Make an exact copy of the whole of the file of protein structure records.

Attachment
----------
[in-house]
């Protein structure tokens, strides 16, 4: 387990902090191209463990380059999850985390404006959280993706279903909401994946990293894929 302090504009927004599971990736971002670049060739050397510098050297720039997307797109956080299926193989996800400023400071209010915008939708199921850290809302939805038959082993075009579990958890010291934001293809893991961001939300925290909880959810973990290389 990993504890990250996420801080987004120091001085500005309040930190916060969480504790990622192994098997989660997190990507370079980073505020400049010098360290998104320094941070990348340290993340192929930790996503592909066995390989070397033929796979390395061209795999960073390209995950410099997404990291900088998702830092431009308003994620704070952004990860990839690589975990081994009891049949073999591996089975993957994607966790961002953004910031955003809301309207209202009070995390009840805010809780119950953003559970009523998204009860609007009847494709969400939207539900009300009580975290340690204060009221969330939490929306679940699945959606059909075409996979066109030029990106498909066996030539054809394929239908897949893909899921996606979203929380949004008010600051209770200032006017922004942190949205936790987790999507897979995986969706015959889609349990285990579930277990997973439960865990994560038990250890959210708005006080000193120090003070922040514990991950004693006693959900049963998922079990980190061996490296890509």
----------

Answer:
[in-house]
């Protein structure tokens, strides 16, 4: 387990902090191209463990380059999850985390404006959280993706279903909401994946990293894929 302090504009927004599971990736971002670049060739050397510098050297720039997307797109956080299926193989996800400023400071209010915008939708199921850290809302939805038959082993075009579990958890010291934001293809893991961001939300925290909880959810973990290389 990993504890990250996420801080987004120091001085500005309040930190916060969480504790990622192994098997989660997190990507370079980073505020400049010098360290998104320094941070990348340290993340192929930790996503592909066995390989070397033929796979390395061209795999960073390209995950410099997404990291900088998702830092431009308003994620704070952004990860990839690589975990081994009891049949073999591996089975993957994607966790961002953004910031955003809301309207209202009070995390009840805010809780119950953003559970009523998204009860609007009847494709969400939207539900009300009580975290340690204060009221969330939490929306679940699945959606059909075409996979066109030029990106498909066996030539054809394929239908897949893909899921996606979203929380949004008010600051209770200032006017922004942190949205936790987790999507897979995986969706015959889609349990285990579930277990997973439960865990994560038990250890959210708005006080000193120090003070922040514990991950004693006693959900049963998922079990980190061996490296890509």